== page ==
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Can Two Taxpayers Claim the Same Dependent?

Splitting the tax benefits of dependents between two taxpayers

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The way the tax laws are written, only one person can claim a dependent on their tax return. However two parents may be able to both claim tax breaks associated with a child, provided the custodial parent agrees.

Generally, only the custodial parent is eligible to claim the following tax breaks:

  • the dependent's personal exemption
  • head of household filing status (if applicable)
  • child and dependent care tax credit
  • child tax credit and additional child tax credit
  • earned income tax credit, and
  • exclusion for dependent care benefits
However, the custodial parent can waive his or her right to claim a dependent in favor of the non-custodial parent. The non-custodial parent would then be able to claim:
  • the dependent's personal exemption,
  • child tax credit and additional child tax credit, and
  • tuition and fees deduction or the education tax credits
Even after releasing the claim to a dependent, the custodial parent would still be eligible to claim the following child-related tax benefits:
  • head of household filing status
  • child and dependent care tax credit
  • earned income credit, and
  • exclusion for dependent care benefits

How to Split the Child Tax Benefits

In order to split the tax benefits related to a dependent, the following four criteria must be met:

  1. The parents are divorced, or legally separated, or lived apart at all times in the last six months of the year;
  2. The parents provided over half of the dependent child's total financial support;
  3. The child is in the custody of one or both parents during the year; and
  4. The custodial parent waives his or her right to claim the dependent using Form 8332 or a substantially similar document.

The custodial parent is highly advised to execute Form 8332 to release his or her claim to the dependent's exemption. Other documents such as divorce decrees, separation agreements, and child custody agreements may not provide the same level of detail as Form 8332. It's advisable to always prepare Form 8332 when parents agree on splitting the tax benefits for a particular dependent.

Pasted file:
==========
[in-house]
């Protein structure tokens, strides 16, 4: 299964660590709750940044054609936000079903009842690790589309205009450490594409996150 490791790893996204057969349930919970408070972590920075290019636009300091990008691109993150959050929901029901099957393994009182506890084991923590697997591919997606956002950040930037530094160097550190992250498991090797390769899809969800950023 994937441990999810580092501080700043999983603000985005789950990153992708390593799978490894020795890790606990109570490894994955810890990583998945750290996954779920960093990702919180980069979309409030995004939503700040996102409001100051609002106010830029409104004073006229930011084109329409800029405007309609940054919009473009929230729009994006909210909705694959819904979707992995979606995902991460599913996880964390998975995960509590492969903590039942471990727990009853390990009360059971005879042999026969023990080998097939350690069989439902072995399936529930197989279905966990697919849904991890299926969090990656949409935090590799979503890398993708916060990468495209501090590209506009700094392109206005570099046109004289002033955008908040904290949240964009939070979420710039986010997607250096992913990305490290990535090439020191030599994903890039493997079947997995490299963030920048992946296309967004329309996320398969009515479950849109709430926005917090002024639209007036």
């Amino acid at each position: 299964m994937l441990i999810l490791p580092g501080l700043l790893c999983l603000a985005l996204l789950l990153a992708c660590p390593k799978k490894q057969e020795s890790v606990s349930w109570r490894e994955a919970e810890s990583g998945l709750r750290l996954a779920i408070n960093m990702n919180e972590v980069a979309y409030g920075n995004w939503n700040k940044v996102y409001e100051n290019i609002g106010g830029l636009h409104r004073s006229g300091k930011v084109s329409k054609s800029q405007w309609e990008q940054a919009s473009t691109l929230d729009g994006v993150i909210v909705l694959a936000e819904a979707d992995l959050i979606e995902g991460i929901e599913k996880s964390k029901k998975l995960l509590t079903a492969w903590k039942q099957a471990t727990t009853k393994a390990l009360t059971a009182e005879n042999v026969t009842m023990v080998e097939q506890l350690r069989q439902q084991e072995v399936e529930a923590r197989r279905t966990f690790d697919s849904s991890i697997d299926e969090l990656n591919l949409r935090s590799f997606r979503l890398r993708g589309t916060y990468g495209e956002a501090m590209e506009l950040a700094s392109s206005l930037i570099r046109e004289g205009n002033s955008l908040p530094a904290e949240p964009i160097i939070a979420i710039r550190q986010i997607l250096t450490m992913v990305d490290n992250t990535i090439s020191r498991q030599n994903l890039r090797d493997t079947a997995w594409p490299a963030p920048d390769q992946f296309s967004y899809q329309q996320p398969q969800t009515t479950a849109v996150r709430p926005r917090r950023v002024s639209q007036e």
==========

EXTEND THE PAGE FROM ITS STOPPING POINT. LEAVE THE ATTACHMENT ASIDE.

Form 8332 must be given to the non-custodial parent, who will then attach this form to his or her tax return. The custodial parent should keep copies of the form as well.

Claiming the Tax Benefits for Higher Education

Only the parent who is claiming the child as a dependent would be eligible to claim the tax benefits for college and other post-secondary education. These tax breaks include the tuition and fees deduction, Hope credit, American Opportunity credit, and the Lifetime Learning credit. However, these tax deductions and credits are not available for people whose filing status is married filing separately. Additionally, these deductions and credits are subject to income phase-out limitations. If neither of the parents can claim these tax breaks, they may want to forgo claiming their child as a dependent, thereby allowing the child to claim these tax breaks for herself.

Cautions when Splitting the Child-Related Tax Benefits

Two taxpayers should not attempt to claim the same dependent. This will trigger an automatic IRS audit of both tax returns.

The noncustodial parent should always attach Form 8332 to his or her tax return to claim the tax benefits related to the child. The IRS is aggressive in denying dependents and other child-related tax breaks when this form is missing.

Custodial parents can revoke their waiver. Noncustodial parents should carefully review each year whether they can claim a dependent.

This sharing of the child-related tax benefits is available only to taxpayers who are the child's parents. Splitting of the dependent's tax benefits is not available to other family members.

Who's the Custodial and Noncustodial Parents?

The custodial parent is the person who is eligible to claim the dependent. Usually, this is the parent with whom the child lives for more than half the year. If the child lives with both parents for more than half the year, then the custodial parent is determined using the tie-breaker tests for qualifying children.

The noncustodial parent is the other parent. In other words the parent who is not eligible to claim the dependent, unless the custodial parent waives his or her right to claim the dependent.

Source: Publication 504.

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  6. Can Two Taxpayers Share the Same Dependent? - How to Split the Tax Benefits for Children between Two Parents

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